“The next day we got on FaceTime, and it was as if we’d been friends forever,” says Soltes. “He was head of a drum corps, and Lou’s work was most notable as a percussionist, and he was using that drum music as an outcry, which is also so ‘Lou.’ People of color had been important to Lou, who left a portion of his royalties to help mixed-race gay couples.” Sight unseen, Soltes offered Verrett a residency at Harrison House longer than any preceding it. “John Luther Adams was here for three weeks, and the most anyone had ever spent was a month,” she points out, “but Kennedy seemed like a perfect match.”
Verrett came down to Joshua Tree with his then-partner and was entranced with Harrison House. “You walk in, and you feel all the love and creativity,” he testifies. “This was the height of the Black Lives Matter movement, so for me it was, ‘How can we get out of the madness and anger, and how do we heal?’ A lot of people don’t know that being Black and also gay, there’s lots of things you have to overcome. And these are things that were important to Lou Harrison as well, and that’s not very well known.”
The visiting couple joined Soltes in a meeting with the park’s superintendent, David Smith, and Smith’s husband. All parties were enthused about Verrett’s plans for SoundCheckEarth, and the composer’s initial two-month residency was followed by a composing fellowship at Harrison House and a residency with the park, working with park employees. Soltes, who’d produced and directed films about Harrison and others, documented Verrett’s developmental process on a yet-to-be-completed film, which will include footage from the SoundCheckEarth premiere. Here’s a segment, captured during Verrett’s earlier residency:
In September 2021, a panoply of instruments were brought to the Cap Rock site for an assessment of how their sounds sustained in an outdoor setting. The number of instrumentalists was set at 17 — strings, horns, woodwinds, and percussion — recruited from among Verrett’s Hollywood connections, as well as locally. “The Morongo Basin [adjacent to Joshua Tree] has a number of very, very good musicians and a pretty active arts community,” Soltes points out. The Californians will be joined by a didgeridoo player from Canada.
“The musicians will be migratory creatures, coming in,” says Verrett, “and they’ll all be hidden in spaces approved by the park, though there might be a couple in visible spaces.” Permitting from the park and other agencies required the attention of biologists and archeologists; the area had long been occupied or traversed by several Native American tribes.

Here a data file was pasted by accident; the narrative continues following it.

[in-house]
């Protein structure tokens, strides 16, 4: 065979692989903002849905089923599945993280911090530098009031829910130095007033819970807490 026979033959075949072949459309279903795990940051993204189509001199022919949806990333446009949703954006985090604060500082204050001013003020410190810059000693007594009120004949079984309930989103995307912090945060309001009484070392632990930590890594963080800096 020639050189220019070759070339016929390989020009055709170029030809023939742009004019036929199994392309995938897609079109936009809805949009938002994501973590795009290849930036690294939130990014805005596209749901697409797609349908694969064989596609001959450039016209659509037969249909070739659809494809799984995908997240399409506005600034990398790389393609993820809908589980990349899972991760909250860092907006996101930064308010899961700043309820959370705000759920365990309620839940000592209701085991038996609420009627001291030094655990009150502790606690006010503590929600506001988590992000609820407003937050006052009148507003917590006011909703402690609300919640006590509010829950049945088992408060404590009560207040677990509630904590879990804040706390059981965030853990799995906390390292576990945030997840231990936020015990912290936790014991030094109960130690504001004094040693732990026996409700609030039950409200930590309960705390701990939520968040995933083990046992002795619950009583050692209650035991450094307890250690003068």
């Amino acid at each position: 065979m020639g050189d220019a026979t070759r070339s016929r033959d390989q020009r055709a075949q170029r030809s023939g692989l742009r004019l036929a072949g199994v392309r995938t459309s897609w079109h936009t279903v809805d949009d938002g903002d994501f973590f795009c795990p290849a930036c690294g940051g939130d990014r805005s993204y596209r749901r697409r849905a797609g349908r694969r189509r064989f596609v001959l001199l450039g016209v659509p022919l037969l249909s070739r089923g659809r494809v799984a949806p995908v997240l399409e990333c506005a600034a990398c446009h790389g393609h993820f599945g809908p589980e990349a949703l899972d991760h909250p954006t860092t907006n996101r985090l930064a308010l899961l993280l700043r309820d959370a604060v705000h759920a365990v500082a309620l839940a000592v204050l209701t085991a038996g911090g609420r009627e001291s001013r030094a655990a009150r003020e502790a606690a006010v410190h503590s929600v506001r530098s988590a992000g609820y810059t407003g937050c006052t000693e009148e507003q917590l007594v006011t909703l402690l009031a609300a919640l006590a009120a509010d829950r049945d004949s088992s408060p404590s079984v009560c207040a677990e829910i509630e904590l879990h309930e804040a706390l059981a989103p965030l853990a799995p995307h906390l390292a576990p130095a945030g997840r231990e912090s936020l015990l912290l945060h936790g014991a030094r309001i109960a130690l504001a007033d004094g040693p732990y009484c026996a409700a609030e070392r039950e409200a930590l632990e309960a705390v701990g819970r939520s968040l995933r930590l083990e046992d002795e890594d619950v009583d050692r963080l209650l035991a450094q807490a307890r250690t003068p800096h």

“Joshua Tree involves three essential sounds that make up a soundscape,” notes Verrett, who uses the terms of “soundscape ecology” developed by Sonoma-based recordist Bernie Krause. “There are anthrophonic sounds, biophonic sounds, and geophonic sounds, and [in SoundCheckEarth] the sounds will come from all these sources. There are melodic contours in the shape of the mountains around the site, and I use them. And during the day, [the shapes] might make for different timbres; sunset and sunrise are different colors from midday.” Performances, each less than an hour, are set for 6 a.m., 10 a.m., and 11:30 a.m. on Earth Day, Friday, April 22, and for 2:30 p.m., 4:00 p.m., and 6:06 p.m. on Saturday, April 23.
As COVID concerns abate, Soltes will be reactivating events at Harrison House involving music, crafts, and culture, as well as ecology. Along with her documentary account of SoundCheckEarth, she’ll complete a film about experimentalist composer Conlon Nancarrow, whom she’d served as personal assistant. She assumes that John Luther Adams might want to return to realize one of his own soundscapes. Verrett plans to take audiovisual equipment out to the waterfalls along the Columbia River Gorge, east of Portland, where he’ll create on-the-spot improvisations. “It’s part of the future of where we should be with music, especially post-COVID,” he states. “We should use the sounds and structures available to us, and they don’t always have to be indoors.”
Admission to SoundCheckEarth is free to the public, with parking or bus transportation provided on a first-come, first-served basis. Some accommodations are available at the Retreat Center and at nearby hotels.